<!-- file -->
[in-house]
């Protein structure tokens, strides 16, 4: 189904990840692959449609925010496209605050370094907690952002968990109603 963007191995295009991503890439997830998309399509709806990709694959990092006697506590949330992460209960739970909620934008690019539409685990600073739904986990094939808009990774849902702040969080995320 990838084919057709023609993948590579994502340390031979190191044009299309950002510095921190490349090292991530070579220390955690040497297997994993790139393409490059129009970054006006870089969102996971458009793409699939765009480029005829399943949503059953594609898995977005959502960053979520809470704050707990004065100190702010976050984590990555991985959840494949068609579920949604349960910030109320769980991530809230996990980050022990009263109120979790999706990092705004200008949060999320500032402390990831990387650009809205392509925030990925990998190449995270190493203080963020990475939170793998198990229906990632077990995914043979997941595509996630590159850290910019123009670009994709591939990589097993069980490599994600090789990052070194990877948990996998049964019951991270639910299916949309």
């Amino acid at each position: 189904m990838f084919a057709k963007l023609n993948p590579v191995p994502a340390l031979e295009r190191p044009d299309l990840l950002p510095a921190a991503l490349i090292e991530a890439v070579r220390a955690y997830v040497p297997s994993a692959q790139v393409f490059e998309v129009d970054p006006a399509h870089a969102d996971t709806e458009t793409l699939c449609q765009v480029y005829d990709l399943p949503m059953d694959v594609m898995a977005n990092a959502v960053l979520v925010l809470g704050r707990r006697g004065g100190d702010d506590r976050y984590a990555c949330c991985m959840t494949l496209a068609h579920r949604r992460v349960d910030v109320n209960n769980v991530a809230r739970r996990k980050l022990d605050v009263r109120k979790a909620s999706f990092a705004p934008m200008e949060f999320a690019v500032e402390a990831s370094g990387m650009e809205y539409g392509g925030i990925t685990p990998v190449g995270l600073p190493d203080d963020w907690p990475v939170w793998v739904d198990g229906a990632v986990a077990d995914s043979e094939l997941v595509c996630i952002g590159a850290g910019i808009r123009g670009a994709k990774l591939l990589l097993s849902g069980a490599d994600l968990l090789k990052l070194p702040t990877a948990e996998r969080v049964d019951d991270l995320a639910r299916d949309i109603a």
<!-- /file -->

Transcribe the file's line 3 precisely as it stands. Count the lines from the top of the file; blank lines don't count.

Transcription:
């Amino acid at each position: 189904m990838f084919a057709k963007l023609n993948p590579v191995p994502a340390l031979e295009r190191p044009d299309l990840l950002p510095a921190a991503l490349i090292e991530a890439v070579r220390a955690y997830v040497p297997s994993a692959q790139v393409f490059e998309v129009d970054p006006a399509h870089a969102d996971t709806e458009t793409l699939c449609q765009v480029y005829d990709l399943p949503m059953d694959v594609m898995a977005n990092a959502v960053l979520v925010l809470g704050r707990r006697g004065g100190d702010d506590r976050y984590a990555c949330c991985m959840t494949l496209a068609h579920r949604r992460v349960d910030v109320n209960n769980v991530a809230r739970r996990k980050l022990d605050v009263r109120k979790a909620s999706f990092a705004p934008m200008e949060f999320a690019v500032e402390a990831s370094g990387m650009e809205y539409g392509g925030i990925t685990p990998v190449g995270l600073p190493d203080d963020w907690p990475v939170w793998v739904d198990g229906a990632v986990a077990d995914s043979e094939l997941v595509c996630i952002g590159a850290g910019i808009r123009g670009a994709k990774l591939l990589l097993s849902g069980a490599d994600l968990l090789k990052l070194p702040t990877a948990e996998r969080v049964d019951d991270l995320a639910r299916d949309i109603a």